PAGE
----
April 2001: The Oklahoman
PASSIONATE ABOUT EASTER PLAY Aging with grace
Leona Dean was 2 years old.
Her father helped build this living stage of stone buildings that tells the story of Jesus Christ‘s life, death and resurrection.
The nation’s longest-running outdoor passion play began in 1926 – the dream of the Rev. Anthony Mark Wallock of Lawton’s First Congregational Church.
It has survived three-quarters of a century.
The cast size and the crowds, are not what they once were.
Dean, 64, and her sister, Norma Traylor, 66, brought blankets and sleeping bags as they grabbed spots on the hill overlooking the pageant.
They sat under the stars and watched 250 actors from 6 months to 80 years old depict biblical characters.
Tucker estimated the opening crowd at 500 to 750.
The pageant’s final performance will start at 9 p.m. Saturday and stretch past midnight. Admission is free, but a collection is taken to defray expenses.
If the weather is good, Tucker expects a crowd of about 5,000 – a fraction of the number who once came.
“Our lifestyles have changed dramatically,” said Scott Parker, director of the University of North Carolina’s Institute of Outdoor Drama.
Holy City faces competition not just from ESPN and movie channels but also from several area churches that produce Easter dramas, not to mention events such as the car show in Lawton last week.
Visitors can bring coolers to the show, but pageant officials check them to make sure nobody tries to sneak in alcohol.
Don Wooley, 54, of Lawton first came to the pageant when he was 5. These days, Wooley works in the pageant’s parking detail and points a sly grin toward the newcomers who bring young children along.
“I’ve never seen a pageant where people weren’t cold and miserable by the time they left,” he quipped.
Nevertheless, people such as Thelma Kipe wouldn’t miss it.
Her involvement started 25 years ago when she joined the cast. Over the years, her children and grandchildren all donned angels’ wings for the show. In the latest production, Kipe provides the voice for Martha, the sister of Lazarus.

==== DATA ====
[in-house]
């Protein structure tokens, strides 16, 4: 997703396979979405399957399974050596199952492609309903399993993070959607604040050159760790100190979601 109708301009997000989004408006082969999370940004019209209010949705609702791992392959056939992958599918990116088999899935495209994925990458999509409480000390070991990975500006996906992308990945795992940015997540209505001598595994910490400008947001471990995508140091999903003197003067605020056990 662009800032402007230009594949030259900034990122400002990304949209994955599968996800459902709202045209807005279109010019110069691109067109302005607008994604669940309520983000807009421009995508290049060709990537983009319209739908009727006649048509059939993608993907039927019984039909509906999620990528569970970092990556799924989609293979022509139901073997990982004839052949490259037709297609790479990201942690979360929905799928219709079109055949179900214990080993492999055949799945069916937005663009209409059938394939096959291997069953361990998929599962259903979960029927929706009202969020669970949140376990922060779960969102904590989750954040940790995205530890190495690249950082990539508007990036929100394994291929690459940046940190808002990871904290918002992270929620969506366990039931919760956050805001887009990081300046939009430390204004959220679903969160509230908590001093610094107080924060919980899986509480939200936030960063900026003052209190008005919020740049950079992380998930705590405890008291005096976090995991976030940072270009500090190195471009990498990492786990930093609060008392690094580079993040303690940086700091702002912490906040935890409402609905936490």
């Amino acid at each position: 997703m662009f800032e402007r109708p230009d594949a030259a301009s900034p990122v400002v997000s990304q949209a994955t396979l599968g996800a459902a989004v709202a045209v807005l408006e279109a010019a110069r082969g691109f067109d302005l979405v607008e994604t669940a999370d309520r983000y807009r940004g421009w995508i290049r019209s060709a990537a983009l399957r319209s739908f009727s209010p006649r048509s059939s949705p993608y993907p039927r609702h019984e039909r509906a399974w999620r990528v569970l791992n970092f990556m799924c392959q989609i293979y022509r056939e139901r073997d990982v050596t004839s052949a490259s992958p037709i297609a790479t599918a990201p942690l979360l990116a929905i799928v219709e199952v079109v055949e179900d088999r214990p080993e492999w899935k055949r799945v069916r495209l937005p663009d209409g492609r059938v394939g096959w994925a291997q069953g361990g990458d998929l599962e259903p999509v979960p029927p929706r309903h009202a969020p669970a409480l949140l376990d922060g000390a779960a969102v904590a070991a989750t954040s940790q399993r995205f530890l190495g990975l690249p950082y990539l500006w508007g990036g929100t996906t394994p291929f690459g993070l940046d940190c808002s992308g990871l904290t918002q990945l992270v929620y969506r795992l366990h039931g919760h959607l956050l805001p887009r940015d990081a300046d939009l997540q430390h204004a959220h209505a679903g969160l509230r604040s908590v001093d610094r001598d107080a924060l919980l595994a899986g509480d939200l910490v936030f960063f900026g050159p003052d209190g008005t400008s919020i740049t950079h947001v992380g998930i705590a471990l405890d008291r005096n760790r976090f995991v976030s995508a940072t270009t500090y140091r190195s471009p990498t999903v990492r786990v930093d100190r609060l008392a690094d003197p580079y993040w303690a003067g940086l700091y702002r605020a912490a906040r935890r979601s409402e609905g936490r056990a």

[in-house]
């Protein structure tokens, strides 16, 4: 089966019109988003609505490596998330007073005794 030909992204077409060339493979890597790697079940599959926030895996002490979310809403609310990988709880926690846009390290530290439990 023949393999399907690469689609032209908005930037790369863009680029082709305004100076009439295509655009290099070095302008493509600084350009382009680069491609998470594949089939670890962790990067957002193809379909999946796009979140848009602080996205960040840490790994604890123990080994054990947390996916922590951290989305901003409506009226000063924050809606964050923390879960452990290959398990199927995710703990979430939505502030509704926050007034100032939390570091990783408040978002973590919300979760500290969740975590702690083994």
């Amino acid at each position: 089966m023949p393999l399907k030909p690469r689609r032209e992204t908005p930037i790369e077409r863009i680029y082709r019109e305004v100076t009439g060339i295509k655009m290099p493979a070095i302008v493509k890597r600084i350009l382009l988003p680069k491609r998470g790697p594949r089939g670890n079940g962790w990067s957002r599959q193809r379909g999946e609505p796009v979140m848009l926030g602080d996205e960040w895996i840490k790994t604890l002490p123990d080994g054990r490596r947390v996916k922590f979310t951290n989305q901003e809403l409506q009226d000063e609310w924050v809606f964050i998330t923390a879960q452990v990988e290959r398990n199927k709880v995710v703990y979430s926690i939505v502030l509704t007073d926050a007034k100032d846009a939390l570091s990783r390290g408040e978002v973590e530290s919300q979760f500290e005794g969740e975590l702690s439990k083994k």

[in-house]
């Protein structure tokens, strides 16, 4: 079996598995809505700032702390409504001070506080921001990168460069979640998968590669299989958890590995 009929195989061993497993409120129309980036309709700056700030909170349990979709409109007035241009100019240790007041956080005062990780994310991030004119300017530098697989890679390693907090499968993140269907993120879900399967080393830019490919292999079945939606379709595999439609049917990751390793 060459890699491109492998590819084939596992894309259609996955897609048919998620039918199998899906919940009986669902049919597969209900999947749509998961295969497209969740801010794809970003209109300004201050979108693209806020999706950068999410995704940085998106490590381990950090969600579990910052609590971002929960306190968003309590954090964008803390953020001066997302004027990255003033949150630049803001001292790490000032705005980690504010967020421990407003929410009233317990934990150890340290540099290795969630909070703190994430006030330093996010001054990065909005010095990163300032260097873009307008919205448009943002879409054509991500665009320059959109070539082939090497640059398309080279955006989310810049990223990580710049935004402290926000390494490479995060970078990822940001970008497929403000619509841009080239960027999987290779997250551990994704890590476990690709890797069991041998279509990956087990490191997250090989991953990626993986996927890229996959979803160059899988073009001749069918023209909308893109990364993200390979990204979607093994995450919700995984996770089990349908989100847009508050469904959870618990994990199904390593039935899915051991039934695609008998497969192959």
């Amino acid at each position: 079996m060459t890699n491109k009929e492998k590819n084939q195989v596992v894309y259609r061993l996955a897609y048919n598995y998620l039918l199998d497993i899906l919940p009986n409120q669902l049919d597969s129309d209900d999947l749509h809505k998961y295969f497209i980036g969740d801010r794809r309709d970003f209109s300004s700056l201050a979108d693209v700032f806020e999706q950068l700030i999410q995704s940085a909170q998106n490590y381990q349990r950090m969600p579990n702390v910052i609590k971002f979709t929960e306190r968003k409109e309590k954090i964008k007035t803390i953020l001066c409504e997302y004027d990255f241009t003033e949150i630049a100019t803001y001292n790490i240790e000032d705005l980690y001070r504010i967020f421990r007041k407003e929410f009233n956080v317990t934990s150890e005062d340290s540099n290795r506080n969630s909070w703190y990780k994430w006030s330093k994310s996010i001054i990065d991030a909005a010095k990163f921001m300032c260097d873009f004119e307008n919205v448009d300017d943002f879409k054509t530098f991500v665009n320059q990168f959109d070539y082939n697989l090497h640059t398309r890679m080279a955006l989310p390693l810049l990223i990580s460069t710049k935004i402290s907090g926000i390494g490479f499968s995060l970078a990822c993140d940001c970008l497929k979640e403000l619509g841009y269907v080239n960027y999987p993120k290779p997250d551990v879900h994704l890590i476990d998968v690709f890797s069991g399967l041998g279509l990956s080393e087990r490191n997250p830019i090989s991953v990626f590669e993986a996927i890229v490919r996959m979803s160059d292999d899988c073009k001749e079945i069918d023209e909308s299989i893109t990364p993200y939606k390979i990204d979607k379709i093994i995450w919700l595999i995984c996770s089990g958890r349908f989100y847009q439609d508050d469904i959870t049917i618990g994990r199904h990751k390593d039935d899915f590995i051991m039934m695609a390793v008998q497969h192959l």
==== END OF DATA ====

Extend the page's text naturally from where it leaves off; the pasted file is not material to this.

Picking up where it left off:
“I just love the Holy City,” she said. “I love what it stands for – the birth, death and resurrection of Jesus Christ, our Lord and Savior.
“People look at the Holy City as it is, but they don’t know that much about what it takes to keep it that way all year long.”
What it takes, she said, is a dedicated group of volunteers.
Jane Jayroe, executive director of the state Tourism and Recreation Department, echoed that sentiment. The Holy City grounds draw an estimated 350,000 to 400,000 tourists a year.
“Something like that cannot be ongoing without tremendous dedication from the local citizens,” Jayroe said.
Matthew Mancebo, 14, plays a variety of characters in the pageant – a wise man, a rich fool, a good Samaritan, Satan and Barabbas.
“I like the scenery,” said Mancebo, an eighth-grader at Lawton Eisenhower Junior High.
Despite the dwindling numbers, Frank Tucker said he sees no reason why the pageant won’t last another 25 years.
“What it boils down to is how badly someone wants to keep it going,” Tucker said.
‘Prince of Peace’
When: The pageant starts at 9 p.m. Saturday. Arrive early (music starts at 3 p.m.) and find a spot on the grassy hill. It gets chilly at night, so bring blankets. Also, bring several layers of clothing, including a sweater and a jacket. Lawn chairs are helpful.
Eating: Coolers with soft drinks are allowed, but alcohol is prohibited. A concession stand will offer hot dogs, barbecue sandwiches, nachos, candy, water and drinks.
Getting there: Take the Medicine Park exit off Interstate 44 and travel about 10 miles into the Wichita Mountains Wildlife Refuge. Follow the signs to Holy City.